(Editors Note: When this blog was relaunched in August, I had mentioned that I would be inviting guest writers to appear here and invite more voices than just mine. Now, just past mid-October, we have our first guest writer at soundsaroundtown.net. Devon Christopher Adams is a pretty brilliant photographer and most recently he has started branching out into the written word. Here, without further ado is his take on this years Apache Lake Music Fesitval, an event many of us have still not quite recovered from.)
In all honesty, I didn’t want to go. Apache Lake Music Festival felt like the fringe of my involvement with the music scene in the valley, and while I know who the musicians are, I’ve never really hung out with them for a long period of time. I knew if I could go with someone I’d be good. It’s like going to a huge party where you kind of know people but if you could find someone to go with you, it’d be way cooler. I had no one. Joe, my partner in photography crime, was stuck working for the man, and others who considered attending could not. So I went alone, but can anyone really be alone at the largest local music festival in Arizona? I soon discovered that it was not possible.
Prior to January 2012 my experience photographing live music included Joan Jett, Katy Perry, and KNOTBSB (don’t judge), but Panda Hat hired Joe Abbruscato to shoot at 910 Live for bands that included Doctor Bones, who was releasing their CD Numbers that evening, and Japhy’s Descent, who reminded me only of their namesake from Kerouac’s novel. I was intrigued, so I tagged along. That night really shifted everything about local art for me; I grew up a Pittsburgh person loving the culture and hating the sterility of living in the desert for the last 13 years…until I went to 910 Live.
Audrea Lim gave me and Joe All Access and asked a slight, squirrely looking guy with a bad tape job on his glasses to show us to the “green room”. PBR filled the shower stall and a smirky brunette adjusted her red dress with “danger” tape all over it. Stickers asked “Who is Doctor Bones?” and some guy named Paul was in danger that night for the first time. Memories from my first live show included all of Japhy’s Descent coming out in Doctor Bones shirts, how nice Travis really is, how it was Danger Paul’s first show, and the slight guy with the taped glasses goofy off stage erupted into everything that represents who Doctor Bones truly is as Anthony, Hannah, Chad, Jess and Mike ripped through Numbers with the entire crowd on stage with them. I was hooked.
Hundreds of shows, thousands of PBRs, and tens of thousand photos later, I am enmeshed in the Arizona music scene. I love the music, I love the musicians, and I love hearing from musicians who appreciate my capturing their art. So I promised myself that, even alone, I’d attend Apache Lake Music Festival.
I planned to shoot as many bands as I could, sleep very little, patronize the resort, and just be a part of it all. Prior to the festival I found very few photographs that showed “behind the scenes” from the first two years, and I sought advice from Jess Pruitt of Doctor Bones. He suggested I sleep in my car so the 4am drum circles and 6am boats on the lake would not bother me.
If you’ve never driven the Apache Trail, you’d be surprised by the several miles of bumpy dirt roads etched into the high desert rock walls. I followed the men from PALMS to Apache Lake, found a parking lot close enough to the action but far enough to sleep, and geared up for the weekend. I hoped to catch Anthony Fama’s acoustic set since I’d never seen him unplug and sit down as I’d only ever seen him perform as the frontman for Doctor Bones. I realized quickly I’d shoot very little in the “Acoustic Lounge” – primarily since the background beer signs and posters just didn’t shout “Rock Show!”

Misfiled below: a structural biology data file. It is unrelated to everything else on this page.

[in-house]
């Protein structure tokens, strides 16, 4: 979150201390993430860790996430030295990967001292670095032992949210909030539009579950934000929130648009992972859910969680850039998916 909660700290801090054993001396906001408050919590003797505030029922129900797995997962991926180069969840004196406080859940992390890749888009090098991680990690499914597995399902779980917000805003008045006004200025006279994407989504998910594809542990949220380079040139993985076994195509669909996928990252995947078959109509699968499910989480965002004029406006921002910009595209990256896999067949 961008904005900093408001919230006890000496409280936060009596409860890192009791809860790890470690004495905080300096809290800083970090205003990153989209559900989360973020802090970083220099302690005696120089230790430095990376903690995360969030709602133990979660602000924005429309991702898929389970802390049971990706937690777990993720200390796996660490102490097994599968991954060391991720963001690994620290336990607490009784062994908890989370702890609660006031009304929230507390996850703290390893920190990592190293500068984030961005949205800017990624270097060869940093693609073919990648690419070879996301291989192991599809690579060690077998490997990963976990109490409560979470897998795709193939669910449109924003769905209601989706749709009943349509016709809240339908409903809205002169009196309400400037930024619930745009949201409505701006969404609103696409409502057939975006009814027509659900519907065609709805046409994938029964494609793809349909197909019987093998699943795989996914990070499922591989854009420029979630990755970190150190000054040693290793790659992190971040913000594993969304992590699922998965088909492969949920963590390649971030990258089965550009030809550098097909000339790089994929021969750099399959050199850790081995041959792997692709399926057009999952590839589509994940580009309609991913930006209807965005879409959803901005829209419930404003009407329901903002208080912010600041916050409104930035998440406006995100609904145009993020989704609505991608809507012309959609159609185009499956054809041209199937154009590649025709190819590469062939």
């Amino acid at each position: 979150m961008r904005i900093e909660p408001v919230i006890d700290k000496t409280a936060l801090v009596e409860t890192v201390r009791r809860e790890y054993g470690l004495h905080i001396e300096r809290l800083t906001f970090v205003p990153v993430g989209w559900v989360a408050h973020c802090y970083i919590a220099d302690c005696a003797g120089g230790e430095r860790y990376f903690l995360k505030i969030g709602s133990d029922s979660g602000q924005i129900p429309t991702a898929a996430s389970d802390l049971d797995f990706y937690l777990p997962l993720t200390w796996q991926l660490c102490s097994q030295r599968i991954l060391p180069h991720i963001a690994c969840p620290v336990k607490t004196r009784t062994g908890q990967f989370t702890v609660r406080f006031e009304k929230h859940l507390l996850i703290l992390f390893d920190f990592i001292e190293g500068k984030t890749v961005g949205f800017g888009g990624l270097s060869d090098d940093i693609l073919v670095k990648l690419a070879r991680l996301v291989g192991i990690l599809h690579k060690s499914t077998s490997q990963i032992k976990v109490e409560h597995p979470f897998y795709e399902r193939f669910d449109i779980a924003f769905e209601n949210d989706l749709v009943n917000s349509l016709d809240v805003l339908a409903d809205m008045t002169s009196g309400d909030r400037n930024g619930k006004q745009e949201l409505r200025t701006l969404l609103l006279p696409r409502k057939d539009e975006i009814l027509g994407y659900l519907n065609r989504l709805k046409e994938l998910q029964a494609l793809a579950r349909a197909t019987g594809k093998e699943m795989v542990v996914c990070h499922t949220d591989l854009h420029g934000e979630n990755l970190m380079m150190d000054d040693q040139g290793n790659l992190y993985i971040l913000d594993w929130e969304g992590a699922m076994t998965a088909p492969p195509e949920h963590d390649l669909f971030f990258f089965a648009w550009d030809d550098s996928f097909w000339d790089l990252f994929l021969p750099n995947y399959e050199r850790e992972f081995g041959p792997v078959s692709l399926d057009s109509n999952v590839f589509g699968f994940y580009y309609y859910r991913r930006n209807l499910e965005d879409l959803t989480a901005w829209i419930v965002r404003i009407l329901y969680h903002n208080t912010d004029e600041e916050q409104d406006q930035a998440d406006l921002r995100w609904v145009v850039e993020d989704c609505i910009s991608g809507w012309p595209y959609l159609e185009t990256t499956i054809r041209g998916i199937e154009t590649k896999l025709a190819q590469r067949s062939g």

Thursday night highlights included the rain. Lots and lots of rain. PC and Brannon swore no one would be canceled but the huge hail poured for over half an hour while people hid in the performer tent or huddled together on the resort porch. Goetta was moved inside and Wizards of Time blew away a mildly damp outside audience with their esoteric sounds. Inside IAMWE’s Tim Maiden pounded the keys prior to Playboy Manbaby jamming through their set with Robbie Pfeffer climbing onto the speaker, throwing himself onto the floor, and never missing a note. Doctor Bones played inside last and, while I hate the inside stage (too small and hard to photograph), I dig this band. They played Thursday since Fama had to fly east for a family wedding, or I bet the band would’ve been booked outside Saturday with the hard hitters. Their eclectic and energetic set started with my favorite “The Sun City” with those mysteriously apocalyptic vocals of hope and later Hannah Kilen ripped through “Angora,” her signature song about Bela Lugosi, while kicking a sweaty shirtless Fama around the stage’s floor. By then everyone was exhausted and while some returned to the haunted house on site or rain drenched tents, I slipped into my dry truck.
Friday morning brought the sun blaring over the eastern hills and jet fights rumbling low over the lake. Some tent groups stirred awake with morning fires promising hot coffee while other people clearly had not slept at all. At camp, Chad Stark, Brendon McBride (he introduced himself no less than twice throughout the weekend) and later Ari Leopold broke into an impromptu jam of guitars and drumsticks (have you met Ari Leopold? You’d know.)
By now my apprehension with coming to ALMF was long gone as Mike Vigil and Ashley Meadows welcomed me to Camp Future Lo, the omnipresent Joel Ekdahl and James Erwin shot along side me (not to mention Christopher Reed who joined me shooting on Saturday), and the love for all of the music echoed off the lake side cliffs. But by Friday afternoon, I was dragging. The fabulous Sedona band decker. destroyed the outside stage with their message of hope after surviving a vicious auto accident. I was eager to hear new bands I’d not seen like decker. but some others hadn’t been on my radar including We Were Strangers.
Chelsea Kae’s presence on the inside stage grabbed me and shook my soul. Her energy and voice pounded through each song, from “Gypsy Song” on which she also played keys to one of my new favorites “Game Called Life.” Brian Neil of Japhy’s Descent couldn’t believe the power of this band fronted by this small blonde woman. (I subsequently made it to a point to see them acoustic Saturday and bought their CD.)